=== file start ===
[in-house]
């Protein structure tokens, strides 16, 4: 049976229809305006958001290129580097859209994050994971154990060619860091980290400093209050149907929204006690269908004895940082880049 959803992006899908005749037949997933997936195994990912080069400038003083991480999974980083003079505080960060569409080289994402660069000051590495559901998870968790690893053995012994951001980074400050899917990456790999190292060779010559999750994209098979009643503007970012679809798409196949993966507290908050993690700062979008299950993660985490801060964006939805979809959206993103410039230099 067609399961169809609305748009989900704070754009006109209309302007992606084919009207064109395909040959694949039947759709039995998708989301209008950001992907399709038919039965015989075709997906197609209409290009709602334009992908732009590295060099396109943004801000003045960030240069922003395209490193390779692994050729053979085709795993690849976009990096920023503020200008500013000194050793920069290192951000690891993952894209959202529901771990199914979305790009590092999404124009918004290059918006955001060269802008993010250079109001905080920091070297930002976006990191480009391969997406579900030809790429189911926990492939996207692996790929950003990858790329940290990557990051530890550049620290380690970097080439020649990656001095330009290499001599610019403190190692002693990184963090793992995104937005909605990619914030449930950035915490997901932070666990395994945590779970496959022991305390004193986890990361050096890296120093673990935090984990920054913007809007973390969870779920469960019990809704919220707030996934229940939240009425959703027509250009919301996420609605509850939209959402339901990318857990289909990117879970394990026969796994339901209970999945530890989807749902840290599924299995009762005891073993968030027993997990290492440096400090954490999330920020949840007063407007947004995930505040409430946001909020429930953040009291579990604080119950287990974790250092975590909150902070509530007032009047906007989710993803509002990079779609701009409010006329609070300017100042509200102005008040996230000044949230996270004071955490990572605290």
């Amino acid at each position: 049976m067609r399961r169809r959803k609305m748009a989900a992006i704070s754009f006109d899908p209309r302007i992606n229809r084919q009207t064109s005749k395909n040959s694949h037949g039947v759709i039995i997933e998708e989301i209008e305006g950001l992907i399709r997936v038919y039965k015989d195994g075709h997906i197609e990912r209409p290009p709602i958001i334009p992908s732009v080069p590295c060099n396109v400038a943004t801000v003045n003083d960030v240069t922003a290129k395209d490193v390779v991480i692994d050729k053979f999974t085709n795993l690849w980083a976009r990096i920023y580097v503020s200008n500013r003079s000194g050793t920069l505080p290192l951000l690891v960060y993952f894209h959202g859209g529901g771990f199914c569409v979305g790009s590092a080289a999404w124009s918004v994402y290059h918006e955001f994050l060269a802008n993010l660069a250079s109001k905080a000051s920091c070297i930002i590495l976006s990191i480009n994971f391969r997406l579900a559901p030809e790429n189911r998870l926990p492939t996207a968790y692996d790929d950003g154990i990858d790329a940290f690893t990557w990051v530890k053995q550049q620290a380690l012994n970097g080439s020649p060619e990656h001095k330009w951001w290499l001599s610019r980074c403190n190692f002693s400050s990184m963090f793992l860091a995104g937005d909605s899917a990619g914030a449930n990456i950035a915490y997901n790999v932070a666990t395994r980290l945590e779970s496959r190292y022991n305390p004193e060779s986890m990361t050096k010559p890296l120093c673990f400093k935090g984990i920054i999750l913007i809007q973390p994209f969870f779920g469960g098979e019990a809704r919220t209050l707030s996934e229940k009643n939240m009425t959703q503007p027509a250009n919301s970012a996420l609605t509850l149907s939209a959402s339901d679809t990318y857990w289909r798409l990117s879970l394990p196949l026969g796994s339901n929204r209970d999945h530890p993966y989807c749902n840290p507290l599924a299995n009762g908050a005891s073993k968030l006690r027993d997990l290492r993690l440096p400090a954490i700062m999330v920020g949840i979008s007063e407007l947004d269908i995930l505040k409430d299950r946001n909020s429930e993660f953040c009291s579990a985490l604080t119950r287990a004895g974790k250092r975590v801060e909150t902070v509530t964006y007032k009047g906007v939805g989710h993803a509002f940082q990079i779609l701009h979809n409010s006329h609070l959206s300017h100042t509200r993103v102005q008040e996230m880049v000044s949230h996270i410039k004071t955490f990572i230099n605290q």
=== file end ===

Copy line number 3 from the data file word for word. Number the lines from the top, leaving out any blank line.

């Amino acid at each position: 049976m067609r399961r169809r959803k609305m748009a989900a992006i704070s754009f006109d899908p209309r302007i992606n229809r084919q009207t064109s005749k395909n040959s694949h037949g039947v759709i039995i997933e998708e989301i209008e305006g950001l992907i399709r997936v038919y039965k015989d195994g075709h997906i197609e990912r209409p290009p709602i958001i334009p992908s732009v080069p590295c060099n396109v400038a943004t801000v003045n003083d960030v240069t922003a290129k395209d490193v390779v991480i692994d050729k053979f999974t085709n795993l690849w980083a976009r990096i920023y580097v503020s200008n500013r003079s000194g050793t920069l505080p290192l951000l690891v960060y993952f894209h959202g859209g529901g771990f199914c569409v979305g790009s590092a080289a999404w124009s918004v994402y290059h918006e955001f994050l060269a802008n993010l660069a250079s109001k905080a000051s920091c070297i930002i590495l976006s990191i480009n994971f391969r997406l579900a559901p030809e790429n189911r998870l926990p492939t996207a968790y692996d790929d950003g154990i990858d790329a940290f690893t990557w990051v530890k053995q550049q620290a380690l012994n970097g080439s020649p060619e990656h001095k330009w951001w290499l001599s610019r980074c403190n190692f002693s400050s990184m963090f793992l860091a995104g937005d909605s899917a990619g914030a449930n990456i950035a915490y997901n790999v932070a666990t395994r980290l945590e779970s496959r190292y022991n305390p004193e060779s986890m990361t050096k010559p890296l120093c673990f400093k935090g984990i920054i999750l913007i809007q973390p994209f969870f779920g469960g098979e019990a809704r919220t209050l707030s996934e229940k009643n939240m009425t959703q503007p027509a250009n919301s970012a996420l609605t509850l149907s939209a959402s339901d679809t990318y857990w289909r798409l990117s879970l394990p196949l026969g796994s339901n929204r209970d999945h530890p993966y989807c749902n840290p507290l599924a299995n009762g908050a005891s073993k968030l006690r027993d997990l290492r993690l440096p400090a954490i700062m999330v920020g949840i979008s007063e407007l947004d269908i995930l505040k409430d299950r946001n909020s429930e993660f953040c009291s579990a985490l604080t119950r287990a004895g974790k250092r975590v801060e909150t902070v509530t964006y007032k009047g906007v939805g989710h993803a509002f940082q990079i779609l701009h979809n409010s006329h609070l959206s300017h100042t509200r993103v102005q008040e996230m880049v000044s949230h996270i410039k004071t955490f990572i230099n605290q």